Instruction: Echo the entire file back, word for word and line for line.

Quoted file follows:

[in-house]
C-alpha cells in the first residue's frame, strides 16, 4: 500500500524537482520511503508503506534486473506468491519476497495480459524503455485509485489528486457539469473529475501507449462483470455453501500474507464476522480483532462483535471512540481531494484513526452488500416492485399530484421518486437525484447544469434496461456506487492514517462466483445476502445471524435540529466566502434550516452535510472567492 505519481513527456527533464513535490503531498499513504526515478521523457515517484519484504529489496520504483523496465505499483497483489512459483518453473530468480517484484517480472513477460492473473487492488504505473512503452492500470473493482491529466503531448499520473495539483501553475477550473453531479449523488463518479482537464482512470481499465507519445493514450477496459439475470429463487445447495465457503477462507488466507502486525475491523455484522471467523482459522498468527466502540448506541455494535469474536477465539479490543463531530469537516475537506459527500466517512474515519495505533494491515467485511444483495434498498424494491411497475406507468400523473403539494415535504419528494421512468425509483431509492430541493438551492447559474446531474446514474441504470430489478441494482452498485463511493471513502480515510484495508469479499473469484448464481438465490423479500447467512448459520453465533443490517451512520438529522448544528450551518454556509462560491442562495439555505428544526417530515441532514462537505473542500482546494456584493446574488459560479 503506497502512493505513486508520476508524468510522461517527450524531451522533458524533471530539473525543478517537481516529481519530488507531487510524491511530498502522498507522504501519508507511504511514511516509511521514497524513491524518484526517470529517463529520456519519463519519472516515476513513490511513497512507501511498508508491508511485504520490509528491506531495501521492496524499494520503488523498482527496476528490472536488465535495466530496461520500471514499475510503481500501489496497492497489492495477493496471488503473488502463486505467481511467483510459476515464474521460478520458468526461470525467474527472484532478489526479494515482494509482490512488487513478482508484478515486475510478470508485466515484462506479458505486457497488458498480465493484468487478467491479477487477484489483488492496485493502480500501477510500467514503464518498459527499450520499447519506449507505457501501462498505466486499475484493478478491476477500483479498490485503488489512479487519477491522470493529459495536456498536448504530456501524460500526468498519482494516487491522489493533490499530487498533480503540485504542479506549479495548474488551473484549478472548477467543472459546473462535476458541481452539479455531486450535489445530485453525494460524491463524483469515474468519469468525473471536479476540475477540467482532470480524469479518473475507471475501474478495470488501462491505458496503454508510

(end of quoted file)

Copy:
[in-house]
C-alpha cells in the first residue's frame, strides 16, 4: 500500500524537482520511503508503506534486473506468491519476497495480459524503455485509485489528486457539469473529475501507449462483470455453501500474507464476522480483532462483535471512540481531494484513526452488500416492485399530484421518486437525484447544469434496461456506487492514517462466483445476502445471524435540529466566502434550516452535510472567492 505519481513527456527533464513535490503531498499513504526515478521523457515517484519484504529489496520504483523496465505499483497483489512459483518453473530468480517484484517480472513477460492473473487492488504505473512503452492500470473493482491529466503531448499520473495539483501553475477550473453531479449523488463518479482537464482512470481499465507519445493514450477496459439475470429463487445447495465457503477462507488466507502486525475491523455484522471467523482459522498468527466502540448506541455494535469474536477465539479490543463531530469537516475537506459527500466517512474515519495505533494491515467485511444483495434498498424494491411497475406507468400523473403539494415535504419528494421512468425509483431509492430541493438551492447559474446531474446514474441504470430489478441494482452498485463511493471513502480515510484495508469479499473469484448464481438465490423479500447467512448459520453465533443490517451512520438529522448544528450551518454556509462560491442562495439555505428544526417530515441532514462537505473542500482546494456584493446574488459560479 503506497502512493505513486508520476508524468510522461517527450524531451522533458524533471530539473525543478517537481516529481519530488507531487510524491511530498502522498507522504501519508507511504511514511516509511521514497524513491524518484526517470529517463529520456519519463519519472516515476513513490511513497512507501511498508508491508511485504520490509528491506531495501521492496524499494520503488523498482527496476528490472536488465535495466530496461520500471514499475510503481500501489496497492497489492495477493496471488503473488502463486505467481511467483510459476515464474521460478520458468526461470525467474527472484532478489526479494515482494509482490512488487513478482508484478515486475510478470508485466515484462506479458505486457497488458498480465493484468487478467491479477487477484489483488492496485493502480500501477510500467514503464518498459527499450520499447519506449507505457501501462498505466486499475484493478478491476477500483479498490485503488489512479487519477491522470493529459495536456498536448504530456501524460500526468498519482494516487491522489493533490499530487498533480503540485504542479506549479495548474488551473484549478472548477467543472459546473462535476458541481452539479455531486450535489445530485453525494460524491463524483469515474468519469468525473471536479476540475477540467482532470480524469479518473475507471475501474478495470488501462491505458496503454508510